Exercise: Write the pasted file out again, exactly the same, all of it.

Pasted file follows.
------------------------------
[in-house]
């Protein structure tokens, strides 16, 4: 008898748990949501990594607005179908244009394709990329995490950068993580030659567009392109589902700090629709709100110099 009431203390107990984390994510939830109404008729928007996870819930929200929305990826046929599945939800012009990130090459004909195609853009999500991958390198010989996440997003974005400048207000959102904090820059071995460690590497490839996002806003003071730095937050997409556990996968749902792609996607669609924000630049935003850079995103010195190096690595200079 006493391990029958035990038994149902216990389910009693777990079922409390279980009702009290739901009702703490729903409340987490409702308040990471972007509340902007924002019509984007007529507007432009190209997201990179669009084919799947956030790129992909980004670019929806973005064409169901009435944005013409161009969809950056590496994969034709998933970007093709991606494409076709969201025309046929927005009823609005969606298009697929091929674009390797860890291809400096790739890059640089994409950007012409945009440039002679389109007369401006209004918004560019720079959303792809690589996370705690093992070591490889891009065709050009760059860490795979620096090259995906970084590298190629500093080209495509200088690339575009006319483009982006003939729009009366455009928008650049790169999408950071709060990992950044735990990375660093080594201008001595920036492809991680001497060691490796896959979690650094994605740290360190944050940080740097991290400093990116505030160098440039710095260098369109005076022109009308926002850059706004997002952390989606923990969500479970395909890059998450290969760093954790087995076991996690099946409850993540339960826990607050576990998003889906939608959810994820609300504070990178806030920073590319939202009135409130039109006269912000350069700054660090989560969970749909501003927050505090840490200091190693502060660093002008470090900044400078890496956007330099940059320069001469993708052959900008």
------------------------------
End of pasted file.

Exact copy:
[in-house]
């Protein structure tokens, strides 16, 4: 008898748990949501990594607005179908244009394709990329995490950068993580030659567009392109589902700090629709709100110099 009431203390107990984390994510939830109404008729928007996870819930929200929305990826046929599945939800012009990130090459004909195609853009999500991958390198010989996440997003974005400048207000959102904090820059071995460690590497490839996002806003003071730095937050997409556990996968749902792609996607669609924000630049935003850079995103010195190096690595200079 006493391990029958035990038994149902216990389910009693777990079922409390279980009702009290739901009702703490729903409340987490409702308040990471972007509340902007924002019509984007007529507007432009190209997201990179669009084919799947956030790129992909980004670019929806973005064409169901009435944005013409161009969809950056590496994969034709998933970007093709991606494409076709969201025309046929927005009823609005969606298009697929091929674009390797860890291809400096790739890059640089994409950007012409945009440039002679389109007369401006209004918004560019720079959303792809690589996370705690093992070591490889891009065709050009760059860490795979620096090259995906970084590298190629500093080209495509200088690339575009006319483009982006003939729009009366455009928008650049790169999408950071709060990992950044735990990375660093080594201008001595920036492809991680001497060691490796896959979690650094994605740290360190944050940080740097991290400093990116505030160098440039710095260098369109005076022109009308926002850059706004997002952390989606923990969500479970395909890059998450290969760093954790087995076991996690099946409850993540339960826990607050576990998003889906939608959810994820609300504070990178806030920073590319939202009135409130039109006269912000350069700054660090989560969970749909501003927050505090840490200091190693502060660093002008470090900044400078890496956007330099940059320069001469993708052959900008």